Comments

9 Responses to “Forty Creek Double Barrel Reserve (40% alc./vol.)”

  1. Richie:

    This is very close in taste to Tangle ridge can you reiview this and compare or am I crazy?

    • Davin:

      Hi Richie,
      It’s the vanilla notes but i find Tangle Ridge a lot sweeter. Yes, eventually i will post a review of Tangle Ridge.

  2. J. Allen Wood:

    Davin,

    Thanks again for all the great reviews!

    I have a few questions about FC’s special releases. In what order were the Small Batch, Port Wood, Double Barrel, and Confederation Oak Reserve bottlings released and how many bottles of each? Also, if you had to rate these four against each other, in what order would you put them (first to fourth)?

    Jesse

    • Davin:

      Sorry for the looooong delay in responding. You have the order right. I like all of them but the newest one, John’s Private Cask No. 1, is my clear favourite.

  3. Paul:

    Hello Davin,
    I’m thinking someone either messed up or got smarter. i found double barrel on 2 shelves on nlc website . only total of 7 bottles but got the wife to pick me up a bottle for when i arrive home. i might do a tasting of my own now since i have them all except small batch.. it’s taken quite an effort to assemble them all but well worth it. to date john’s private is my favorite as well..however select is my go to. when i want more than just a taste.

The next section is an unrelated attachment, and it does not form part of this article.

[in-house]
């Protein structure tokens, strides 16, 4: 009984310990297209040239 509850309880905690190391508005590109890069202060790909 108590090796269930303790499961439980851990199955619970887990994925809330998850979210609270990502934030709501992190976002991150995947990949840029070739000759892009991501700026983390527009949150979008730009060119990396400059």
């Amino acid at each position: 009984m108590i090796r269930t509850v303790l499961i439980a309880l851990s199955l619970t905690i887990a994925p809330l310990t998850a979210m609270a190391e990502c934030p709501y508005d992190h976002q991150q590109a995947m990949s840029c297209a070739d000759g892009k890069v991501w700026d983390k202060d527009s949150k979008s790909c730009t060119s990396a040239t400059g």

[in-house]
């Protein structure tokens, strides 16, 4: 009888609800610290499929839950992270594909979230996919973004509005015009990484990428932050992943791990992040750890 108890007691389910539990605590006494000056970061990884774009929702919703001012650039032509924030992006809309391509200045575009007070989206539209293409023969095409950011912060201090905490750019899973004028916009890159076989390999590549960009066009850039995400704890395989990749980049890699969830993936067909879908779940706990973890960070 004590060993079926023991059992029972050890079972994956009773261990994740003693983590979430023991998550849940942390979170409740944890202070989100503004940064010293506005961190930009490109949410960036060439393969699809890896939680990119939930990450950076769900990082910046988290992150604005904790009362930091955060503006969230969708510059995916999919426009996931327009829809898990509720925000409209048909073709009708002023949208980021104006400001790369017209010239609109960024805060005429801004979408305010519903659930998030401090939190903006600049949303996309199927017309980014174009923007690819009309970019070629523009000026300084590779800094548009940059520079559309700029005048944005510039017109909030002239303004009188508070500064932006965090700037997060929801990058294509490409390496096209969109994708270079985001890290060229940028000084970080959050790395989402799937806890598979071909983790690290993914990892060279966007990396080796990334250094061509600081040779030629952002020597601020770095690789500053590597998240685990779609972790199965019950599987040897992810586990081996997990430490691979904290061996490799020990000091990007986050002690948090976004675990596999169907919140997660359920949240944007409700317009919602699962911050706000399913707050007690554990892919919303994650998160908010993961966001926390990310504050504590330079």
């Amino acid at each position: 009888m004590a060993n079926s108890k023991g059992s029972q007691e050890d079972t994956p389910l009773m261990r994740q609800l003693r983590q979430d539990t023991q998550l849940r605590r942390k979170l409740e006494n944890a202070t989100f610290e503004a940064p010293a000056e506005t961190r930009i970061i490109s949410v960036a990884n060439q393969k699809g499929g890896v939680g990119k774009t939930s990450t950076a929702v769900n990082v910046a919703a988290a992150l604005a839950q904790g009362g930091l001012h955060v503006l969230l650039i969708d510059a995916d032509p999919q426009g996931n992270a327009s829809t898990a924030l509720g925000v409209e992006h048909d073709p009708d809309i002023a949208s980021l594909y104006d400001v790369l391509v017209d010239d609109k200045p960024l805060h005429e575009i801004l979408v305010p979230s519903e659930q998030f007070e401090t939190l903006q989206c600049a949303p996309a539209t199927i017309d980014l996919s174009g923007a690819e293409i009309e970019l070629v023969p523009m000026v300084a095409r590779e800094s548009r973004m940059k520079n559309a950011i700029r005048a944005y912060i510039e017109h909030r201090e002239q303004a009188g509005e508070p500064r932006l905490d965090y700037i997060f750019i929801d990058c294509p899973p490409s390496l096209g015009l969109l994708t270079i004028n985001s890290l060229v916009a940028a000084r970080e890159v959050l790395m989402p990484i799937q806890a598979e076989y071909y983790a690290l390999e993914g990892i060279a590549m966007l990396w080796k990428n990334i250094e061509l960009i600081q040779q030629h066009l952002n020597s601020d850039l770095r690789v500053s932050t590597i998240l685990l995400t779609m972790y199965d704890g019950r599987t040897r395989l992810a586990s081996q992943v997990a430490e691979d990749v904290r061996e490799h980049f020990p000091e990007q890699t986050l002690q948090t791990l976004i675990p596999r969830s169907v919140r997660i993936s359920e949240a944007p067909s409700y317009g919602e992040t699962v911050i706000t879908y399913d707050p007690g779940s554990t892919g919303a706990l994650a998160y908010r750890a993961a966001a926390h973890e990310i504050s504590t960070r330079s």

any hints to what john might be planning for the near future?;-)

  4. [...] Forty Creek Double Barrel Reserve is reviewed here. [...]

  5. Willie:

    Thinking of getting this as a special gift for my father. He enjoys Crown Royal and Canadian Club.

    Would this or Caribou Crossing (which is easier to find) be a better choice?

    Thanks

    • Davin:

      You can’t go wrong with ether one of them.

  6. [...] Forty Creek Double Barrel Reserve is reviewed here. [...]